Challenges of Enabling IT in the Sinhala Language
Intended Audience: Software Engineers, Font Designers, Marketers, Technical Writers
Session Level: Beginners
The Sinhala language is spoken by about 12 million people in Sri Lanka. However, even in 2004, most computer operating systems, databases and applications in Sri Lanka ran only in English. Only a handful of Sinhala websites existed.
This paper first examines why this happened, and how it held back the use of IT. It then describes the development of Sinhala computing over the last two years, and the prospects for the future.
In 2002, the Council for Information Technology (CINTEC) set up a committee to initiate Sinhala computing in the country. It identified the reasons for the low use of local-language IT.
One reason was the lack of standards. Although many Sinhala fonts were available, none were standards-based. Sinhala was included in Unicode in 1998, but there were no implementations even by 2002.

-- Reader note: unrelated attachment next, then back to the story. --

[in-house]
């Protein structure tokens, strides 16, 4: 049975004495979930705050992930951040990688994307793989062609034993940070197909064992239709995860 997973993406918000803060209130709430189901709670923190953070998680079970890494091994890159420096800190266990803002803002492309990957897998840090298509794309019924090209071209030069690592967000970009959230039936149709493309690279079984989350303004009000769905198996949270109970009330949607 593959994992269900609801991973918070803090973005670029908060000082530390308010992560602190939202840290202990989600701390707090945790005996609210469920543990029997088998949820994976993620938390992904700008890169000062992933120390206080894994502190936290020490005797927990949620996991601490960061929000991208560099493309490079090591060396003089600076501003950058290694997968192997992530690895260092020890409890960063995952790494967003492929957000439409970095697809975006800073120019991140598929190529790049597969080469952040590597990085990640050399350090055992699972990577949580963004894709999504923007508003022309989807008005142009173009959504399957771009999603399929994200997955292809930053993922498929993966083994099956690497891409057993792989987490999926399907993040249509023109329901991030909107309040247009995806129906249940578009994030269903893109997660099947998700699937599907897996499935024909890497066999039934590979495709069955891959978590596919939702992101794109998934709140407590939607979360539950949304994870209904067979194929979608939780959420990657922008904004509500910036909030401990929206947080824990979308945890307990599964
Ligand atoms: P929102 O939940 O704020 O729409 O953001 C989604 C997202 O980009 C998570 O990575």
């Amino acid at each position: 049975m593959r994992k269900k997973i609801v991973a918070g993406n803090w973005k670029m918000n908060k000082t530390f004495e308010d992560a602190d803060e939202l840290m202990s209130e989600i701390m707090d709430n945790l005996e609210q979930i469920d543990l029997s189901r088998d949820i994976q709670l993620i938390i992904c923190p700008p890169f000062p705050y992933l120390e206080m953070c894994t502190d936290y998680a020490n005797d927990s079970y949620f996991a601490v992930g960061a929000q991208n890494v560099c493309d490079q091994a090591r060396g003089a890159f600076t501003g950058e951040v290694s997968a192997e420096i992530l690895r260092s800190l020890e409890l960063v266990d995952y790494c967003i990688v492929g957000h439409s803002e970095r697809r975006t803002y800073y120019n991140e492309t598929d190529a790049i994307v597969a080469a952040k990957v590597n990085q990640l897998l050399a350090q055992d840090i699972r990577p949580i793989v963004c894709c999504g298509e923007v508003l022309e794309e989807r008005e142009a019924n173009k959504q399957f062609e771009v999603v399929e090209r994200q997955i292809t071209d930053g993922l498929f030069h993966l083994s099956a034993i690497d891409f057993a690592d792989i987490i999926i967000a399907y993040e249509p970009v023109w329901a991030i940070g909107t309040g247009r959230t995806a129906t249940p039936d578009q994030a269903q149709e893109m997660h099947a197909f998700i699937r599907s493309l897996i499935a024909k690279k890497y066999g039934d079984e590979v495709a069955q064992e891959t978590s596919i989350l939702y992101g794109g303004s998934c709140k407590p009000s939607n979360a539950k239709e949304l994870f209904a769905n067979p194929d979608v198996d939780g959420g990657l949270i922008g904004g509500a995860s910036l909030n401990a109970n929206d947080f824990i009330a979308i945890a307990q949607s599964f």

One reason for the non-adoption of Unicode was that that the Unicode standard, as published, did not mention of some common symbols and ligatures. Although the corresponding Sri Lanka Standard did explain these, most people were unaware of it. Another issue was the lack of operating system support, especially in Microsoft Windows.
The non-availability of a standard Sinhala keyboard led to the perception that "computers don't work in Sinhala". We were successful in getting manufacturers to produce and distribute Sinhala keyboards, and to specify them in government procurement.
We learned that perception and prioritisation are as important as technical issues. These lessons will be useful to those introducing IT to a new language.